Iron Man 2
based on characters by Stan Lee, Don Heck, Larry Lieber, and Jack Kirby
Somehow, I completely missed Iron Man 2 when it came out in 2010. It’s not that I didn’t want to see it—the trailer looked fantastic—but I just never got around to seeing it. Or renting it. But when Netflix made the ridiculous decision to split its streaming and DVD services, I had to move fast; on top of that, it was time to get caught up for The Avengers.
Iron Man 2 picks up six months after the first film. Despite single-handedly maintaining world peace with the Iron Man armor, industrialist Tony Stark isn’t on top of the world—the US government is demanding his armor, and the palladium core in the arc reactor that keeps Tony alive and the suit running is slowly poisoning him with no viable alternative in sight. As Tony gets increasingly desperate, a new threat emerges—Ivan Vanko, a Russian physicist out for revenge on the Starks.
The original Iron Man is one of the best superhero movies ever made, which puts a lot of pressure on Iron Man 2… which it has trouble living up to. The famously improvised script of Iron Man worked so well because it wasn’t self-conscious at all; here, you can occasionally feel the cast straining for their old ease. The time and effort that went into making you believe that an Iron Man could fly in the first film is absent here, which makes the CGI feel a bit weightless and cheap. Thor had much the same problem; without the establishment, it’s hard to invest in the special effects extravaganza. You can absolutely tell the difference between CGI armor shots and actual armor shots, whereas the line was a bit blurrier in the first film. (Also, while I’m sure it has basis in actual science and fact, the way the Iron Man suits hover makes me giggle. They look like penguins. Armored penguins.)
However, despite this, the cast remains lovely. Downey Jr. gets a chance for more dramatic material as Tony faces his own mortality (…in the only way Tony can, of course) and deals with his father’s legacy, which was absolutely touching. I really loved the industrialist Walt Disney vibe they gave Howard, and I hope they expand on that in Captain America. Paltrow’s Pepper remains calm and only flappable by superheroics and actual danger. Unfortunately, Terrence Howard is replaced by Don Cheadle—a fine actor in his own right, of course, but Howard and Downey had a similar energy that went a long way to explaining why Rhodey and Tony were friends without going into too much detail. Cheadle begins the film dignified and stand-offish—understandable, given Tony’s antics—but it makes Rhodey too much like Pepper, and there’s no reason to have two characters who have the same reaction to Tony. It improves towards the end, but it does make you miss Howard, which is a shame for Cheadle, who is clearly trying and having a ball. Scarlett Johansson’s Natasha Romanoff is calm, quiet, and ridiculously competent. For the five seconds that she and Pepper are working together, I wanted to see more—Pepper deserves to work with someone who doesn’t drive her absolutely crazy. Mickey Rourke’s Ivan Vanko is eccentric but enormously dangerous, while Sam Rockwell’s Justin Hammer is a poor man’s Tony. It’s nice for Tony to have someone like him to bounce off of, but, while I love Rockwell, he’s really just a device so that Vanko can get to Tony.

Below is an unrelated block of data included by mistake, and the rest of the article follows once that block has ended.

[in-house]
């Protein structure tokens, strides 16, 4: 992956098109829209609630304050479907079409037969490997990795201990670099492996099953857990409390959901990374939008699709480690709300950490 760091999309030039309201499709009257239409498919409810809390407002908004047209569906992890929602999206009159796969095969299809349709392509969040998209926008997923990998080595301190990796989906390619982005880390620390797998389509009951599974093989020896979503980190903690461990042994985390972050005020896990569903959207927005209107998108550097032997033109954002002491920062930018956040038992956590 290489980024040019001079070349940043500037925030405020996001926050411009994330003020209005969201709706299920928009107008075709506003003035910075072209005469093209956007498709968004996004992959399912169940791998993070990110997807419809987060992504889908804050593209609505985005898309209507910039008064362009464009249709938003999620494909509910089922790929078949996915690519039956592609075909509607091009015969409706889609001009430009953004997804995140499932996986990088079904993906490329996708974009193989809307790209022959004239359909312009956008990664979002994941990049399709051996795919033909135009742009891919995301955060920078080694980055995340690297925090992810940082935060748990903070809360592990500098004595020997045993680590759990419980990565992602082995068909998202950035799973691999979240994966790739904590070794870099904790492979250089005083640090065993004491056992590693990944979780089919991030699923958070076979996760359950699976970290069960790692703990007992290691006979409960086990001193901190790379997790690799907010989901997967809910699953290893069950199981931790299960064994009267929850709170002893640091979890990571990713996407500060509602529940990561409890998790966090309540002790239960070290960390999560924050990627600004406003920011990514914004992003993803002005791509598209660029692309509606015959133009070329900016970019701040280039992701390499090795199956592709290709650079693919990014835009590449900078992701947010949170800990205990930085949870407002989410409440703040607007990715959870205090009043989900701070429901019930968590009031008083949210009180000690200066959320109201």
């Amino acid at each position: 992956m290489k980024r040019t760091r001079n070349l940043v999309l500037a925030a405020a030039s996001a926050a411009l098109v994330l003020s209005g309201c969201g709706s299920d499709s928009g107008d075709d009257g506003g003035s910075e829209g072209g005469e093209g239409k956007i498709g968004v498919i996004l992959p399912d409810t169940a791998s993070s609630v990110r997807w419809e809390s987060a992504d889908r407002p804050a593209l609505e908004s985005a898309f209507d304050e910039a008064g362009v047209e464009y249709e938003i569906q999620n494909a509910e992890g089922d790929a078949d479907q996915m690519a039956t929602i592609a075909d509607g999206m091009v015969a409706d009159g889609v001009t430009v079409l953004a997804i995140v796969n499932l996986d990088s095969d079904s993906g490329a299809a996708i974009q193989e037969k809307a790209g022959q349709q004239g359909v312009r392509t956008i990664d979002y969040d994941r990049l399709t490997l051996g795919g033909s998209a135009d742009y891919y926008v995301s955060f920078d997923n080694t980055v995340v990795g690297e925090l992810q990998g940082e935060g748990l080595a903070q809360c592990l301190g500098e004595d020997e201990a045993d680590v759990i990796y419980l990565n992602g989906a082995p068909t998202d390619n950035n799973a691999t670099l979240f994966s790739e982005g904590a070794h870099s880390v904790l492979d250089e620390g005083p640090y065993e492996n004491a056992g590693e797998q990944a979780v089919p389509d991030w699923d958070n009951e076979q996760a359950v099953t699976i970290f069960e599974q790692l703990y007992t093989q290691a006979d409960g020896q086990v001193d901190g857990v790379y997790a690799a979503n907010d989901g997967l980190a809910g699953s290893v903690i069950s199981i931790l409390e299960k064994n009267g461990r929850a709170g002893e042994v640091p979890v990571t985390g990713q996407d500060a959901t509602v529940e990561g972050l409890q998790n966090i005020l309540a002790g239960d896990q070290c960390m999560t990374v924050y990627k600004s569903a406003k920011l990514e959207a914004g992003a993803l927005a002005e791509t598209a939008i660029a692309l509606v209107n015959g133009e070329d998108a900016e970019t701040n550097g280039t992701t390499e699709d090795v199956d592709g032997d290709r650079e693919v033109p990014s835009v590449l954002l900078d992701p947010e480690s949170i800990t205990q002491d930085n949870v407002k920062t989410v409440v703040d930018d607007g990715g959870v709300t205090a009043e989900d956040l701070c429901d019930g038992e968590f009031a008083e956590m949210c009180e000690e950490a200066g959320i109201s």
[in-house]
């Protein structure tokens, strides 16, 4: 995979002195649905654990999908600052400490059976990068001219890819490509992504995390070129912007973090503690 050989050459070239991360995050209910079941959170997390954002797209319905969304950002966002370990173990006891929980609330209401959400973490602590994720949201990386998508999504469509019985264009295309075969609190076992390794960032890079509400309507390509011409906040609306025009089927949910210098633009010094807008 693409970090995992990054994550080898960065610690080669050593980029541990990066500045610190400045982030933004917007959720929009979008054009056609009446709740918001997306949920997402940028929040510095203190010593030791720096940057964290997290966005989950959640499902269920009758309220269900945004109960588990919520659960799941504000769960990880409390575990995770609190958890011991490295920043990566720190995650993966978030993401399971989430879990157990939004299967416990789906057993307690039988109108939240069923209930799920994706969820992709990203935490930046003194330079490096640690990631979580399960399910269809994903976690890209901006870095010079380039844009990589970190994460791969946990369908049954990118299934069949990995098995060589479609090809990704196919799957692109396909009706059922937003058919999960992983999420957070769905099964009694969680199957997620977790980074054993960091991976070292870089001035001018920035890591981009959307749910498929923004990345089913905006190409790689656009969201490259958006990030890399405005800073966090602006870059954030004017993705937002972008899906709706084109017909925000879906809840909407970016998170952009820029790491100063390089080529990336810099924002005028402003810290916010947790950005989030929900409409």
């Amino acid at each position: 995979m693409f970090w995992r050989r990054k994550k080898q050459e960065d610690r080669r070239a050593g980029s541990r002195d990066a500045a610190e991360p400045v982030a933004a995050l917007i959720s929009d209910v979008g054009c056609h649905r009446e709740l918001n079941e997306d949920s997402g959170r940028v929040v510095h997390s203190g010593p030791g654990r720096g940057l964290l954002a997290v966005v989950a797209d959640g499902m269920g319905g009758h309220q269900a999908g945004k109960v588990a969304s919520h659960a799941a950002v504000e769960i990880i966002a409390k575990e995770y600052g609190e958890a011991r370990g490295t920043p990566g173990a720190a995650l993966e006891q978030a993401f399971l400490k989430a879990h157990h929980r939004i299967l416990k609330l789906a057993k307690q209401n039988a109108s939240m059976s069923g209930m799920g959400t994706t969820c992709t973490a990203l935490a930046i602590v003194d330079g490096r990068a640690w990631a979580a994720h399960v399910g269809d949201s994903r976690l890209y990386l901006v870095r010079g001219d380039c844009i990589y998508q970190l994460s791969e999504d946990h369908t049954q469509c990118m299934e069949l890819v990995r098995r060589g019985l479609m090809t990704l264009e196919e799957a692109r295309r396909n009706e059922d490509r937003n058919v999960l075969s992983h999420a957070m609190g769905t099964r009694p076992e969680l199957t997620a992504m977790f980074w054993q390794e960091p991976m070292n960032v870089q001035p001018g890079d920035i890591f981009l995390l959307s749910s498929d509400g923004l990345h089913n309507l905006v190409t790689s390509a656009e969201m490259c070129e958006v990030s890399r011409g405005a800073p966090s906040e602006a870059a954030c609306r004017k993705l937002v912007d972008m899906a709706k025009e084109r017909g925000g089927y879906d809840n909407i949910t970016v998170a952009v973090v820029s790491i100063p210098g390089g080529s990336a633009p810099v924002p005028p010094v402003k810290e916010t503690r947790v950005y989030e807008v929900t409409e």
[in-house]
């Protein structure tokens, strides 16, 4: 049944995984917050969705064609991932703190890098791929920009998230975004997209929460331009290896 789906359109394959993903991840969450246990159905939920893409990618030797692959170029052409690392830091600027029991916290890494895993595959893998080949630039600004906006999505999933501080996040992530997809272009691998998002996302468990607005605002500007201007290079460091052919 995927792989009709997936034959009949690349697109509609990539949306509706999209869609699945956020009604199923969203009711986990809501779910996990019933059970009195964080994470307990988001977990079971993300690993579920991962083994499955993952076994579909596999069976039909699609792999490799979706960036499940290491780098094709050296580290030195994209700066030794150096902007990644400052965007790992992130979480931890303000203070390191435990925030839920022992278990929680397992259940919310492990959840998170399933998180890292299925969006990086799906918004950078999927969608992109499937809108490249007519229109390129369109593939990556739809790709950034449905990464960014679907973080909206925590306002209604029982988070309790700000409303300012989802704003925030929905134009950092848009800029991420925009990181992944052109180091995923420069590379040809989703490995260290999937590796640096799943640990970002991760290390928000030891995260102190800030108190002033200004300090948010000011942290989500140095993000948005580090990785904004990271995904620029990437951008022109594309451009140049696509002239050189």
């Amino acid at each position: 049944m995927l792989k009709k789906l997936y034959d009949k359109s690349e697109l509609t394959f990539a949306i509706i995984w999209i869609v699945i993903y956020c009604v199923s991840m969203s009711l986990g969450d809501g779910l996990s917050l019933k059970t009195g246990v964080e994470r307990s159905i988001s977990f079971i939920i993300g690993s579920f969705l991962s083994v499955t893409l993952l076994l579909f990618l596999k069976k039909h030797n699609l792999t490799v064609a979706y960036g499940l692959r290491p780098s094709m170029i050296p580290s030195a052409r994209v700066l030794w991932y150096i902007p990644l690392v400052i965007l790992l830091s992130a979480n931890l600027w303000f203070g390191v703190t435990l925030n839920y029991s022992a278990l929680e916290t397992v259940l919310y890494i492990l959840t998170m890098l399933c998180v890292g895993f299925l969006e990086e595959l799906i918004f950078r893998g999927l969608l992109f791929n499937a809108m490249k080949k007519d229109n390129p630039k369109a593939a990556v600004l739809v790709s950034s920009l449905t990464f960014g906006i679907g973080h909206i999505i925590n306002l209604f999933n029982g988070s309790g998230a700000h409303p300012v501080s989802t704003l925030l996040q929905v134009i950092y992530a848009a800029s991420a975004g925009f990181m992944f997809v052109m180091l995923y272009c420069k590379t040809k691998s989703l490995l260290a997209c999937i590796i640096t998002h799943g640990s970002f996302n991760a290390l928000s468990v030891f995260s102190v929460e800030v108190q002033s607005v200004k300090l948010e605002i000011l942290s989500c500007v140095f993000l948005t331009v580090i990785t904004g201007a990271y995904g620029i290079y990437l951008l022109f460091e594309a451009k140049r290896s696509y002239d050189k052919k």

Previously, the Marvel Cinematic Universe (aren’t we fancy! I dig it) kept its crossovers to after credits scenes, but Iron Man 2 steps this up by having S.H.I.E.L.D. have more of a presence in the film—obviously, what with Romanoff replacing Pepper for a spell. And it’s fantastic; Nick Fury cannot believe what he has to put up with when it comes to Tony, while Agent Coulson, played brilliantly by Clark Gregg, slips away so he can go deal with Thor. There are few things more entertaining than watching Nick Fury berate Tony for being a drunken party boy in a donut shop. I was also pleased that it wasn’t obtrusive—in fact, when Coulson discovers Cap’s shield in Tony’s workshop, the film plays a joke on fans by having Tony only use it to prop something up. S.H.I.E.L.D. only steps in when Tony needs their help, whether he wants it or not. All of this makes me want to break out all of the films released so far and play connect the dots, which means that they’ve accomplished what they set out to do. (Have I mentioned I’m sad about Norton being replaced by Ruffalo? I’ll suppose we’ll get to that bridge once we cross it…)
Bottom line: Iron Man 2, faced with the pressure to live up to Iron Man, buckles a little—the CGI feels a little weightless and cheap while the cast strains a little to achieve the ease of the first film. But the returning and new cast are still fantastic, and the heart still remains, along with a generous heaping of S.H.I.E.L.D. for the crossover nuts. Worth a watch.
I watched this film on Netflix Instant.